Mimi Young, “Stick + Stone 16,” 2022, collage and mixed media on Yupo paper, 14 x 19.25 inches (35.56 x 48.9 centimeters). Photo by Bill Westmoreland

[We also spoke with Anne Sanger, Pinkwater Gallery’s founder and director. Sanger is an artist who makes paintings, drawings, and collage works. Prior to opening her gallery in 2019 in Kingston, New York, on the west side of the Hudson River, Sanger, whose background is in fashion design and illustration, had worked as a consultant advising various companies on the use of technology in the development of their products.

Sanger observed, “Just two hours away from New York City, the Hudson Valley and Catskills regions are rich in artistic talent, with a thriving art scene. We’re proud to show, for example, work by several instructors from the nearby Woodstock School of Art. Mimi’s work dovetails nicely with Pinkwater Gallery’s mission of elevating women’s artistic voices, yet her art is a departure of sorts from some of the programming we’ve presented to date. The sense of play in Mimi’s work is really compelling and has drawn people in off the street. Her background as a fashion stylist is attractive to me, given that I worked in that industry for many years, but it also brings an element to her work that is a bit more edgy and of the moment.”]

brutjournal: Are there any artists whose spare, minimalist, abstract works might have influenced your thinking or art-making methods? Or what about certain objects, materials, or scenes that you might have observed and that might have inspired you in some way?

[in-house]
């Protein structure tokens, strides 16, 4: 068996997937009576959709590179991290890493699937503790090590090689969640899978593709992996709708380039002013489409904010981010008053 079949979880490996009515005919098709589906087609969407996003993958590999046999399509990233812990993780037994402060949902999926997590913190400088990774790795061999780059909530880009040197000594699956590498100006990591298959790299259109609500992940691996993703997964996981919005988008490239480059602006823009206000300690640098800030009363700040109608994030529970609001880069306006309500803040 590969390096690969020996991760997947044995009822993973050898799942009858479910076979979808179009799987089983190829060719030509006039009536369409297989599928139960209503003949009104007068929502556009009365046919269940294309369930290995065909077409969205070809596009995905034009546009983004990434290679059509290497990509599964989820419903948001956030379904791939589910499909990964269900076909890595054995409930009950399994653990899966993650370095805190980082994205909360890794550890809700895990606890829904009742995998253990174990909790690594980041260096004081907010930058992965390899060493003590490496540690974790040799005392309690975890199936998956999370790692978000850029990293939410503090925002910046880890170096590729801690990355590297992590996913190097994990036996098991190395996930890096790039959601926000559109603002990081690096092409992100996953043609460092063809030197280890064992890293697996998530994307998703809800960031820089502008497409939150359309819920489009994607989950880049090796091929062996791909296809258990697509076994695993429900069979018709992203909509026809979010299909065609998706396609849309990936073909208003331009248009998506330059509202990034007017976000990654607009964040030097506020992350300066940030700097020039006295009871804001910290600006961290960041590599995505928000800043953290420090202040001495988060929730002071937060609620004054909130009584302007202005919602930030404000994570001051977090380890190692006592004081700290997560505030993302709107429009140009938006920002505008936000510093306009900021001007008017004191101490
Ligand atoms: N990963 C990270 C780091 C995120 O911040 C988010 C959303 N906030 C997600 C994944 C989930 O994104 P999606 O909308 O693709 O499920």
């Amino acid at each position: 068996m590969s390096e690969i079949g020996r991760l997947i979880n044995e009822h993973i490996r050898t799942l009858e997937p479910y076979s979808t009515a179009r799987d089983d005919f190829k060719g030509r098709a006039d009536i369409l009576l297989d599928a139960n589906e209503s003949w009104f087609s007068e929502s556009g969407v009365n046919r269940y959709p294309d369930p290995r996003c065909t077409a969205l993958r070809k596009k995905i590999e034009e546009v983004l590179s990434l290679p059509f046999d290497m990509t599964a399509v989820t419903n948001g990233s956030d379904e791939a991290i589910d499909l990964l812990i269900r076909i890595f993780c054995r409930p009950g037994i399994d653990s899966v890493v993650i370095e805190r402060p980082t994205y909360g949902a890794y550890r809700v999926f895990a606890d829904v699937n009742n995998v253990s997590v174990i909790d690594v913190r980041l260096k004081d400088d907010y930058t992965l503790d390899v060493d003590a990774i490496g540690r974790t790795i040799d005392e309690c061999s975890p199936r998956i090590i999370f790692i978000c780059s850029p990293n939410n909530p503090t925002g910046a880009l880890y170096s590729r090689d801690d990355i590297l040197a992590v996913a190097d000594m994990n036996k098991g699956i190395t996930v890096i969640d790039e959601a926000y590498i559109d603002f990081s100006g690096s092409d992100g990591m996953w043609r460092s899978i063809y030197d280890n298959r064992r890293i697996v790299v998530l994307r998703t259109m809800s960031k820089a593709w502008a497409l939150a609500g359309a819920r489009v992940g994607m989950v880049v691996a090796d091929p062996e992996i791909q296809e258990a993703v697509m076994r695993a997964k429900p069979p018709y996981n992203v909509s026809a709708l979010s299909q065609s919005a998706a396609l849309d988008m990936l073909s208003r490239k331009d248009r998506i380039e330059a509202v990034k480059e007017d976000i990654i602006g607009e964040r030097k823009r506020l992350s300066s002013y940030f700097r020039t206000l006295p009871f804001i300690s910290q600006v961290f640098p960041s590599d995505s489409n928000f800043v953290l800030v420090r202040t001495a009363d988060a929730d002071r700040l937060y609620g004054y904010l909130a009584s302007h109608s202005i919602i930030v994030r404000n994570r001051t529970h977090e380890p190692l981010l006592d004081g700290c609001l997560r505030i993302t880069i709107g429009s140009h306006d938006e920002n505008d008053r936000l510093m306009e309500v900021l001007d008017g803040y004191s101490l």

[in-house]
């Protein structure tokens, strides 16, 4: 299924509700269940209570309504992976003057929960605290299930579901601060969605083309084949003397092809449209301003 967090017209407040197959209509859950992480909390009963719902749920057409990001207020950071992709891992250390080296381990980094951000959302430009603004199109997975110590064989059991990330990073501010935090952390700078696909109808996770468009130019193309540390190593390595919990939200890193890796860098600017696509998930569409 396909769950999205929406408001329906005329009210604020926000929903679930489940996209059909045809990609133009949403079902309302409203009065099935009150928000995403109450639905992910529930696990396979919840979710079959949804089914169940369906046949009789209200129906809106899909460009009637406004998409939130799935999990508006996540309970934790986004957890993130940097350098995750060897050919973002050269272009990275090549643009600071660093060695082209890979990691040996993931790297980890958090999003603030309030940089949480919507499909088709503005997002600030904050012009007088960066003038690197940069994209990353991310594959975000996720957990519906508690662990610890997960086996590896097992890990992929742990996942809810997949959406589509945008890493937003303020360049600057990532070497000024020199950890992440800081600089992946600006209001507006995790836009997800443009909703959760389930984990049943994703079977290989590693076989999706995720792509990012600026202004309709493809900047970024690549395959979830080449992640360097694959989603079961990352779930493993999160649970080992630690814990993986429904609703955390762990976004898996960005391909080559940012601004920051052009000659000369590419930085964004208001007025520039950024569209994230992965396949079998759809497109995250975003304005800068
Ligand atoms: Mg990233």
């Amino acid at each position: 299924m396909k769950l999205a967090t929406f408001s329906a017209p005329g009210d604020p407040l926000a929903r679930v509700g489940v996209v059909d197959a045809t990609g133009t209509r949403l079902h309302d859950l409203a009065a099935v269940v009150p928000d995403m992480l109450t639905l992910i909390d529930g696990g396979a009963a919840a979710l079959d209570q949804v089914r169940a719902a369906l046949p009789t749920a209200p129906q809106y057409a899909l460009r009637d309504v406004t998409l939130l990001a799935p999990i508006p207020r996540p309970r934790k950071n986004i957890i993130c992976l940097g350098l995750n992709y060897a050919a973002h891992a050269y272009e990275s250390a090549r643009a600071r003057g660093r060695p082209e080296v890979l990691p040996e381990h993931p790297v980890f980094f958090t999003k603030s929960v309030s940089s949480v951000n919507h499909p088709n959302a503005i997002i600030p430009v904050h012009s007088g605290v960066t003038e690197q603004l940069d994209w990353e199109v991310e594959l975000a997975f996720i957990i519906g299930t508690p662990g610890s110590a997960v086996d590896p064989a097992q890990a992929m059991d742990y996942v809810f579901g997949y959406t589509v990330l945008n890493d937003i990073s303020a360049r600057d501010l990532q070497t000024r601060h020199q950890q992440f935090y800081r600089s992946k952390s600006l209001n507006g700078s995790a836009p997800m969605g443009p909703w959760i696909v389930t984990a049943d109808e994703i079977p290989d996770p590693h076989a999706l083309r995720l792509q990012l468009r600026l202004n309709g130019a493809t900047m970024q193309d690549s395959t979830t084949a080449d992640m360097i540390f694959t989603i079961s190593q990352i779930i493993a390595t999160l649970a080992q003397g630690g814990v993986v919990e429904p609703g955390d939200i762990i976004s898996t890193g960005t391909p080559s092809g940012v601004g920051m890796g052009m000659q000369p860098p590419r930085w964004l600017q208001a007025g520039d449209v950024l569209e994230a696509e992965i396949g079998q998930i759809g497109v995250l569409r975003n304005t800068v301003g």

Mimi Young: I’m constantly taking swipes or screen grabs  of interesting examples of fashion, nature, art, or design, and shifting my visual field. At the moment, I’m particularly interested in the shapes of sticks!

brutjournal: Tell us a bit about how you make your art. Are you very disciplined and do you spend a certain amount of time in your studio every day or are you a more spontaneous, impulsive kind of art-maker who starts playing around with materials and forms when certain ideas strike you? 

Mimi Young: I approach my studio practice in a pretty disciplined manner but with no set of rules; this allows me to be a bit chaotic, approaching my work with a plan that is actually is a no-plan plan. I tend to deliberately shun my ideas and techniques. I’m in the studio most days. 

Mimi Young, “Core Project Aqua,” 2022, mixed media, 7 x 5.5 x 2 inches (17.78 x 13.97 x 5.08 centimeters). Photo by Bill Westmoreland

brutjournal: Do you regard the works that are now on view at Pinkwater Gallery as somehow expressing certain particular thematic concerns?

Mimi Young: Yes. In them, a certain sense of immediacy and rawness are conveyed, and it may feel as though a certain sense of history is being exposed, too. As I mentioned earlier, in my  new works, the theme of something hiding in plain sight plays a notable role. This idea relates to many things in my art and in my world, including myself. Also, I’m compulsive about deleting and erasing. Some of the new paintings are about building, which is a new theme for me.

brutjournal: Your current presentation at Pinkwater Gallery offers an opportunity to show recently completed, thematically or technically related creations, as well as to hint at the directions in which your thinking and art-making might be heading.

Mimi Young: Yes, and with that in mind, in this selection of recent works, I have a couple of small, wall-hung sculptures from a group called “Core Project.” I’ve been grouping them together into ephemeral installations assembled in my studio; sometimes I document them for future reference and sometimes I don’t!

Two recent works by Mimi Young: left, “S + S (non-fiction) 2,” 2023, mixed media, 14 x 12 inches (35.56 x 30.48 centimeters; right, “Sticks 13,” 2023, acrylic and graphite on paper, 28 x 22 inches (71.12 x 55.88 centimeters). Photos courtesy of Pinkwater Gallery